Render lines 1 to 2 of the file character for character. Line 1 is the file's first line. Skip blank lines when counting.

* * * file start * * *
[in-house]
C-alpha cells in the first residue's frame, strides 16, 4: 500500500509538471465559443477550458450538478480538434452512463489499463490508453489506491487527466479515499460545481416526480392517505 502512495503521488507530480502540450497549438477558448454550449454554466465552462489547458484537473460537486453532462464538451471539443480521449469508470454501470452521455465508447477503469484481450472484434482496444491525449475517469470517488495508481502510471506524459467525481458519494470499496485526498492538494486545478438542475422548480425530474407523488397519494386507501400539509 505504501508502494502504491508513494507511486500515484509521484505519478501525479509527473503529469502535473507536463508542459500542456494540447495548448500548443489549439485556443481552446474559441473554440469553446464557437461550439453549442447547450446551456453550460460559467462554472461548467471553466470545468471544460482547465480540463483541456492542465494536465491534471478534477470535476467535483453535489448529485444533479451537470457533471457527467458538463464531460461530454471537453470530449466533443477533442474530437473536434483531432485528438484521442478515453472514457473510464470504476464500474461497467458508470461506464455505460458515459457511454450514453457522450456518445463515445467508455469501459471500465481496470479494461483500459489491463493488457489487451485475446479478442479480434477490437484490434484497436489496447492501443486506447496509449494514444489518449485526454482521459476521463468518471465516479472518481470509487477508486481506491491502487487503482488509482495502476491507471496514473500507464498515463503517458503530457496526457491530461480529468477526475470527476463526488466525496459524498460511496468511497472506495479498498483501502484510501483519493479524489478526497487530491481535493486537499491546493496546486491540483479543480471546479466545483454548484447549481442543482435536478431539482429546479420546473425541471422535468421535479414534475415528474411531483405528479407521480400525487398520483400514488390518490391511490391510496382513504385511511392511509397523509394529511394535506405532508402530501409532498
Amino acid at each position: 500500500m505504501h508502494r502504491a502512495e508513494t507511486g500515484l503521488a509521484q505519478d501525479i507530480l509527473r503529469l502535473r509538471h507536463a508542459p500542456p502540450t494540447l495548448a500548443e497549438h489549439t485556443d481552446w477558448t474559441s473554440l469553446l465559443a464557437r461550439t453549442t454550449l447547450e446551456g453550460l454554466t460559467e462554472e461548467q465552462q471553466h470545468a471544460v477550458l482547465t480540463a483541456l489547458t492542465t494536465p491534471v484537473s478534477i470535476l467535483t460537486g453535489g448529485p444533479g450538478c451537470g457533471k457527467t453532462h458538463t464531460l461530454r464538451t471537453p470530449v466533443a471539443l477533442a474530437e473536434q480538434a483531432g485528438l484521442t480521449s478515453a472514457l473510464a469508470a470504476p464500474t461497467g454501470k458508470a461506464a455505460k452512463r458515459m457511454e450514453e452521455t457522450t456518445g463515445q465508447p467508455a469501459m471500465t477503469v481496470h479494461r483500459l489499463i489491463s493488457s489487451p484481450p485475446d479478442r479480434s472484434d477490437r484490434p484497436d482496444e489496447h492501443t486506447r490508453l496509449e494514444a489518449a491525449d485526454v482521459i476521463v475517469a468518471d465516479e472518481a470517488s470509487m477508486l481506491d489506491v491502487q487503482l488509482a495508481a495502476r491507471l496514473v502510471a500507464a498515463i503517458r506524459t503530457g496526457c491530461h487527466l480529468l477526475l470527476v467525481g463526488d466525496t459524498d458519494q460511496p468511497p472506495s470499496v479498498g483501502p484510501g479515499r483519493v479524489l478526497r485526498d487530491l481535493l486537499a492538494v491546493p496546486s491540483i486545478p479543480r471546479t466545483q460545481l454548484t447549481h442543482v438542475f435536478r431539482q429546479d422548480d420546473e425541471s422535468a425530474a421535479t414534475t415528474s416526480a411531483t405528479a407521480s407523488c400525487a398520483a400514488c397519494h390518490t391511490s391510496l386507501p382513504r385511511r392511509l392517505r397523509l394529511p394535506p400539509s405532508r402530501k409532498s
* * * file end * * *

[in-house]
C-alpha cells in the first residue's frame, strides 16, 4: 500500500509538471465559443477550458450538478480538434452512463489499463490508453489506491487527466479515499460545481416526480392517505 502512495503521488507530480502540450497549438477558448454550449454554466465552462489547458484537473460537486453532462464538451471539443480521449469508470454501470452521455465508447477503469484481450472484434482496444491525449475517469470517488495508481502510471506524459467525481458519494470499496485526498492538494486545478438542475422548480425530474407523488397519494386507501400539509 505504501508502494502504491508513494507511486500515484509521484505519478501525479509527473503529469502535473507536463508542459500542456494540447495548448500548443489549439485556443481552446474559441473554440469553446464557437461550439453549442447547450446551456453550460460559467462554472461548467471553466470545468471544460482547465480540463483541456492542465494536465491534471478534477470535476467535483453535489448529485444533479451537470457533471457527467458538463464531460461530454471537453470530449466533443477533442474530437473536434483531432485528438484521442478515453472514457473510464470504476464500474461497467458508470461506464455505460458515459457511454450514453457522450456518445463515445467508455469501459471500465481496470479494461483500459489491463493488457489487451485475446479478442479480434477490437484490434484497436489496447492501443486506447496509449494514444489518449485526454482521459476521463468518471465516479472518481470509487477508486481506491491502487487503482488509482495502476491507471496514473500507464498515463503517458503530457496526457491530461480529468477526475470527476463526488466525496459524498460511496468511497472506495479498498483501502484510501483519493479524489478526497487530491481535493486537499491546493496546486491540483479543480471546479466545483454548484447549481442543482435536478431539482429546479420546473425541471422535468421535479414534475415528474411531483405528479407521480400525487398520483400514488390518490391511490391510496382513504385511511392511509397523509394529511394535506405532508402530501409532498